Do you love mysteries? Are British “Cozies” mysteries must reads? Then Charlie Cochrane has just written a mystery for you! Today Charlie Cochrane has stopped by to talk about writing, story locations, and of course, The Best Corpse for the Job! Check it all out below and don’t forget to leave a comment with an email address to be entered in the contest.
Saving my bacon – tales of the eleventh hour by Charlie Cochrane
All of us make mistakes in our writing. Sometimes it’s just about making assumptions, like the provenance of the word blizzard. It sounds nice and old and sort of Shakespearean, so it never occurred to me to check whether my nice gay Regency vicar could use “blizzard” in my short story “The Shade on a Fine Day”. Turns out he couldn’t, as it’s late Victorian, of US origin. Rats. I’m not alone, though – PD James has allegedly featured a motorbike reversing down a road, when they don’t have reverse gear.
I’ve been saved from making a major blooper on several occasions. The little voice in your head which tells you to double check something should never be ignored. For example, I set Lessons in Seduction in and around Pegwell Bay, Kent. As a child, I used to go on day trips there from Ramsgate when we were on holiday and in my memory, the access to the beach was flat. My memory lied to me, as I discovered when I looked at pictures of the place – there were cliffs. Luckily I had time to go back and change some of the relevant bits of the story before sending it off, but it was a close shave.
I had just such an experience relating to “The Best Corpse for the Job”. In the original draft, the people who turn up to process the crime scene were called SOCOs (Scenes of Crimes Officers), but recently those title changed to CSIs (Crime Scene Investigators). In another bout of good fortune, I was out at a barbecue with someone whose daughter was a SOCO turned CSI, so I could pick her brain about what things should be called now. Thank goodness for word processing, “find and replace”, and all the other blessings of modern writing!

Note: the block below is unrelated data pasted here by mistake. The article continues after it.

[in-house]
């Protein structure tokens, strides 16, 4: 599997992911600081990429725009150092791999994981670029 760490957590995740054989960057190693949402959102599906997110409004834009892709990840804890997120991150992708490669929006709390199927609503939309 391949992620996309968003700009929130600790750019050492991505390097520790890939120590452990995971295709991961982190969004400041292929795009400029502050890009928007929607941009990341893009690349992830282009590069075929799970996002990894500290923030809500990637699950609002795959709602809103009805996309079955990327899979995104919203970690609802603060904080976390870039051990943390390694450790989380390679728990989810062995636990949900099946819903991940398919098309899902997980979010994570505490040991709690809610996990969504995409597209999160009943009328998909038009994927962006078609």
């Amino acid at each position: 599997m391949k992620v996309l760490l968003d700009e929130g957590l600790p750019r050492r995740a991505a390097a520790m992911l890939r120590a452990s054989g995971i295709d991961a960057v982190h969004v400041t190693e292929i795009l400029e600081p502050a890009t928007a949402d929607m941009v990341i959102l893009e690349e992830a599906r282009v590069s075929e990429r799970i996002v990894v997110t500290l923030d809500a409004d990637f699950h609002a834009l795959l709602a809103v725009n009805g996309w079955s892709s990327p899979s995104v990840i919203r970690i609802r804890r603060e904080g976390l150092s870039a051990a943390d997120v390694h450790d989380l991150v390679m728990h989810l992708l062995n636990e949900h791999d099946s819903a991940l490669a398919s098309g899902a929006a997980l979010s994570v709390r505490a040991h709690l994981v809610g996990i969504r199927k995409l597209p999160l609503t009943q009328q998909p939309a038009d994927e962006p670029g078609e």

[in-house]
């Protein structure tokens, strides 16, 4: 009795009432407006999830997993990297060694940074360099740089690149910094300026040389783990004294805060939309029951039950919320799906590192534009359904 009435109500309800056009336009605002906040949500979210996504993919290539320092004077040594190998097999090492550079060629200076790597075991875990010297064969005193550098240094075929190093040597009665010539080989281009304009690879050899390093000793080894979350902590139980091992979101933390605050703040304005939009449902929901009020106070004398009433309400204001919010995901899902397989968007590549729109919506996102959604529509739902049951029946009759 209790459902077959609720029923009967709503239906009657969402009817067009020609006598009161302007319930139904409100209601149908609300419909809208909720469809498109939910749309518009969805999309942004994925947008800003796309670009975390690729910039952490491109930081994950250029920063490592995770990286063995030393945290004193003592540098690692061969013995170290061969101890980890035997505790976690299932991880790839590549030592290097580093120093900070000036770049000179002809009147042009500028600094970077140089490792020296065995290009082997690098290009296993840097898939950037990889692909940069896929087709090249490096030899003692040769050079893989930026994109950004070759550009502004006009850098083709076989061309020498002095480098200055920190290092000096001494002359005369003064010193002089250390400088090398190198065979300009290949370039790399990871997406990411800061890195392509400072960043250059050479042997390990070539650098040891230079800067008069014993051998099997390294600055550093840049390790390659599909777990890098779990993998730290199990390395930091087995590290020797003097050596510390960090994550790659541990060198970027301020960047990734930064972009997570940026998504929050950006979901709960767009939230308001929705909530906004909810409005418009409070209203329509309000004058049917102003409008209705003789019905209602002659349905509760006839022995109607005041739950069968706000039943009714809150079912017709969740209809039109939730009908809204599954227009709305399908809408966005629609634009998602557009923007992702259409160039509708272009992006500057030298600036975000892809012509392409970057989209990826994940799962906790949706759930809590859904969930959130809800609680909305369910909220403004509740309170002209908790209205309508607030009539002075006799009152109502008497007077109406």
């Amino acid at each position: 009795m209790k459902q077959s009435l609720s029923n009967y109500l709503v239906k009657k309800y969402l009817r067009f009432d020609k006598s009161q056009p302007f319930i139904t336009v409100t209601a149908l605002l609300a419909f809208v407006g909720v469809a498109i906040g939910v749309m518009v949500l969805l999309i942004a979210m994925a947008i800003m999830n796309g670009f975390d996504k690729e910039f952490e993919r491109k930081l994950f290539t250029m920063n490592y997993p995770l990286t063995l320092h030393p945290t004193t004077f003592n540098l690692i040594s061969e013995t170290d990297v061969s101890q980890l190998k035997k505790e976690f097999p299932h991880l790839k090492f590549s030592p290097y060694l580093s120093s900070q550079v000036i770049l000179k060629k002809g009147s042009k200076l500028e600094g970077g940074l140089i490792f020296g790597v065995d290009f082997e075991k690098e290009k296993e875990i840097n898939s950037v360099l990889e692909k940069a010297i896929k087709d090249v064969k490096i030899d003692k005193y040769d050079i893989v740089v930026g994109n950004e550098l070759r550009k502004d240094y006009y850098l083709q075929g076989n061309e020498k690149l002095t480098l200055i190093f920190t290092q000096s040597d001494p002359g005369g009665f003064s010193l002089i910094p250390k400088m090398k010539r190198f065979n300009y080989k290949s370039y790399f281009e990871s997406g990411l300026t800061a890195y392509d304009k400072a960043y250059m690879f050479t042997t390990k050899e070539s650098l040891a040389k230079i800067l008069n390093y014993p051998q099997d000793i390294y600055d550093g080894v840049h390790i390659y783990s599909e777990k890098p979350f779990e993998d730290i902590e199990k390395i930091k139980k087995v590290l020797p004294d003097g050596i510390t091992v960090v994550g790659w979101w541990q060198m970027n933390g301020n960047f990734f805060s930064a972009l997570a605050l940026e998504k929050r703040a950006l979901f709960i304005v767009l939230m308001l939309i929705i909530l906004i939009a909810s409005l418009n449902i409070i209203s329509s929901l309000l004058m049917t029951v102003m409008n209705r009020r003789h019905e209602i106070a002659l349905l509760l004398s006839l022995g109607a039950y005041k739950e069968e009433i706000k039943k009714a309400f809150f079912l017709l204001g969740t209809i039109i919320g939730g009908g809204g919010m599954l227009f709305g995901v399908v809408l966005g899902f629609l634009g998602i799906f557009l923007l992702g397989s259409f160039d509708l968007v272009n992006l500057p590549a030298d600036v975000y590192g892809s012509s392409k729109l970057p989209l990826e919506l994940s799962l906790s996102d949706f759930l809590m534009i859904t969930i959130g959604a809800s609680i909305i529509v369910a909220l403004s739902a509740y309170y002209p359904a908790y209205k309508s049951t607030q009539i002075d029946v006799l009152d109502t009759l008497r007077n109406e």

The other peculiar thing which happened when writing the story is related to the name of the school where the first murder takes place. To put it in context, the governors of a school in a typically leafy, middle England type of village are recruiting a new headteacher and one of the candidates gets done in. I called the school…well, I won’t tell you what I called it originally, because it was awfully like the name of a real village school. I do some freelance training and blow me down with a feather if I didn’t get asked, just at the time I was drafting Best Corpse, to go and do some training at (you’ve guessed it!) that place I will refer to simply as “a real village school”. It gets funnier. The training I was asked to take was “Selecting and Interviewing Headteachers”.
Find and replace, find and replace, find and replace…
Tea and sympathy have never been so deadly.
Schoolteacher Adam Matthews just wants to help select a new headteacher and go home. The governors at Lindenshaw St Crispin’s have already failed miserably at finding the right candidate, so it’s make or break this second time round. But when one of the applicants is found strangled in the school, what should have been a straightforward decision turns tempestuous as a flash flood in their small English village.
Inspector Robin Bright isn’t thrilled to be back at St. Crispin’s. Memories of his days there are foul enough without tossing in a complicated murder case. And that handsome young teacher has him reminding himself not to fraternize with a witness. But it’s not long before Robin is relying on Adam for more than just his testimony.
As secrets amongst the governors emerge and a second person turns up dead, Robin needs to focus less on Adam and more on his investigation. But there are too many suspects, too many lies, and too many loose ends. Before they know it, Robin and Adam are fighting for their lives and their hearts.
About Charlie Cochrane
As Charlie Cochrane couldn’t be trusted to do any of her jobs of choice—like managing a rugby team—she writes, with titles published by Carina, Samhain, Bold Strokes, MLR and Cheyenne.
Charlie’s Cambridge Fellows Series of Edwardian romantic mysteries was instrumental in her being named Author of the Year 2009 by the review site Speak Its Name. She’s a member of the Romantic Novelists’ Association, Mystery People, International Thriller Writers Inc and is on the organising team for UK Meet for readers/writers of GLBT fiction. She regularly appears with The Deadly Dames.
Connect with Charlie:
- Website: http://charliecochrane.co.uk/
Facebook profile page: facebook.com/charlie.cochrane.18
Every comment on this blog tour enters you in a drawing for an e-book from Charlie Cochrane’s backlist (excepting The Best Corpse for the Job). Entries close at midnight, Eastern time, on November 29. Contest is NOT restricted to U.S. entries. However, you must be 18 years of age or older to enter. Don’t forget to leave an email address where you can be contacted if selected in the body of your comment.
You can follow Charlie Cochrane on her The Best Corpse for the Job tour here!